Removal of benzene by the indoor plant/substrate microcosm and implications for air quality

Posted by Siru Heiskanen on Feb 20, 2017

Authors: Orwell, R. L., Wood, R. L., Tarran, J., Torpy, F. & Burchett, M. D.

Year of publication: 2004

Publication: Water, air, and soil pollution, 157(1-4), pp.193–207.

Keywords: microbiata, indoor air pollution, microbes, plants, indoor air quality, benzene,

Link to publication

This study (2004) compared the rates of VOC removal (benzene  as the model VOC) by seven potted plant species/varieties.

High air-borne doses of benzene were removed in static test-chambers within a 24-hour period, including a dark period, and the removal rates were measured. Sampling was continued for the next two or more days with added concentrations of benzene. Several  plant morphological characteristics were also measured (i.e. leaf area, dry weight). Finally, the plant was removed for the measures of removal rates of the potting mix.

The tested plant species were Howea forsteriana (Kentia Palm), two variations of Spathiphyllum floribundum (var. Petite and Sensation), Dracaena deremensis (var. Janet Craig), D. marginata, Epipremnum aureum (Devil’s Ivy), and Schefflera actinophylla var. Amate (Queensland Umbrella Tree).

The study found, that the removal rates ranged from 12–27 ppm d–1 (2.5 to 5 times the Australian maximum allowable occupational level).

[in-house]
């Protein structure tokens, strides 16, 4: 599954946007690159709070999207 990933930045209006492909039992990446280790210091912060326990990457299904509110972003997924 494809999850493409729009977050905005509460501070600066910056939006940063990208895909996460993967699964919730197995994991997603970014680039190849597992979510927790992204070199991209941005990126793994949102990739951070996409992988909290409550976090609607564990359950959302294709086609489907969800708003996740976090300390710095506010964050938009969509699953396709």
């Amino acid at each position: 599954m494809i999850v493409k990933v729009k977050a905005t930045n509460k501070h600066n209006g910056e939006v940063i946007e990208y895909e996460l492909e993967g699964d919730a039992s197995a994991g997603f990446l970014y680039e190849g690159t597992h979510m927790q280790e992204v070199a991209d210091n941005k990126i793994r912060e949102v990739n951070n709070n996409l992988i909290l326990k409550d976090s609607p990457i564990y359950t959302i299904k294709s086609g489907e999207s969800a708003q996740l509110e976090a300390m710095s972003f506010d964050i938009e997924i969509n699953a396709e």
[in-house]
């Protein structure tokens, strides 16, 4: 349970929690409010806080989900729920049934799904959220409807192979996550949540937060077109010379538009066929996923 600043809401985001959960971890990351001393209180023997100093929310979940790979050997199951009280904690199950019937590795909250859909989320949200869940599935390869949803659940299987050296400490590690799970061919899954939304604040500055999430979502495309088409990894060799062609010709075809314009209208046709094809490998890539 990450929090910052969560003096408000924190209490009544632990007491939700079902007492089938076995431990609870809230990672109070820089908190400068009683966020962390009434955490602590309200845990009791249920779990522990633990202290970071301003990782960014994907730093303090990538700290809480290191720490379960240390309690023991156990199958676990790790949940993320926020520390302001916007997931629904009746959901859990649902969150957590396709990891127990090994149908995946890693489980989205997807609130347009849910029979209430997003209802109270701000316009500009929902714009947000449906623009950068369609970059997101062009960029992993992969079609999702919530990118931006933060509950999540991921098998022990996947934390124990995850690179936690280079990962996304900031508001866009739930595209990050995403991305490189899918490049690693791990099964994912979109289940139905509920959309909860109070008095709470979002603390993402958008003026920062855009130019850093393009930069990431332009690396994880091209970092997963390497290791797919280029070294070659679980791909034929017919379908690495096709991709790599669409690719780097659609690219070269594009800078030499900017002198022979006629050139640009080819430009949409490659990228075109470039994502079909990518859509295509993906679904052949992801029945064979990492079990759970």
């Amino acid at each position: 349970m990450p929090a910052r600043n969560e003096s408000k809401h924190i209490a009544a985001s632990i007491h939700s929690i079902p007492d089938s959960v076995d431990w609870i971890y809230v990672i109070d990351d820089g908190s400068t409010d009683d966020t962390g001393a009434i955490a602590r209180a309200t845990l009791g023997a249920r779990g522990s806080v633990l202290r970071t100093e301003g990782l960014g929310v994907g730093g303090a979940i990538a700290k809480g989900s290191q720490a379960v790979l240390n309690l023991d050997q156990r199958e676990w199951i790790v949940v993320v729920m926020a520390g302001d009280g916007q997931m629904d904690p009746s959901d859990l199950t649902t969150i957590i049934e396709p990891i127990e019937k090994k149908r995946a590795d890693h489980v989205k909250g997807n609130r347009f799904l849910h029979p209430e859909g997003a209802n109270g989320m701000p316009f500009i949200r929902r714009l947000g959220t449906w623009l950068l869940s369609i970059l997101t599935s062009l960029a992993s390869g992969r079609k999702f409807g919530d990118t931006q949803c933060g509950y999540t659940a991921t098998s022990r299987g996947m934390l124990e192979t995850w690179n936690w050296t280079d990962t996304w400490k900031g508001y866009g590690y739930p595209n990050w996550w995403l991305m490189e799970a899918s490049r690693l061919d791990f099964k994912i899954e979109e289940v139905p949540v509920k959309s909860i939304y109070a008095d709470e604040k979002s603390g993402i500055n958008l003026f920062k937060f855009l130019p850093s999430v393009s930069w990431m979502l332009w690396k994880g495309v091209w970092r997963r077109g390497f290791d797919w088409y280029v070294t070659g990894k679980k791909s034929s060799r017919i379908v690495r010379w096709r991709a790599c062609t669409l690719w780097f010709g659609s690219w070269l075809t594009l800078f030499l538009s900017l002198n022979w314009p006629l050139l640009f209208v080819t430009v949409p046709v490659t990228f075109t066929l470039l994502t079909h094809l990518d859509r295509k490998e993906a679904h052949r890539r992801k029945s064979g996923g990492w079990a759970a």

• All plants had a similar response: initially removal rates were slow, but increased typically after 2-4 days of exposure to the chemical
  • Removal rates were maintained in light or dark
  • Removal rates rose linearly with increased dose

The main agents of the benzene removal were the micro-organisms of the potting mix rhizosphere, but with some species, the plant also made a measurable contribution to removal rates by absorption. Potting mix samples from all plant species removed approximately 97 % of the benzene in 24 h, while the micro-organism cultures removed approximately 95 %.

The results of the study were consistent with already known and mutually supportive plant/soil-micro-organism interactions, and developments in microbially-based ‘biofilter reactors’ for cleaning VOC-contaminated air. Potted plant microcosm has a capacity to contribute greatly to healthier indoor air, and should be used as a foundation for the development of the plant/substrate system as a complementary biofiltration system.


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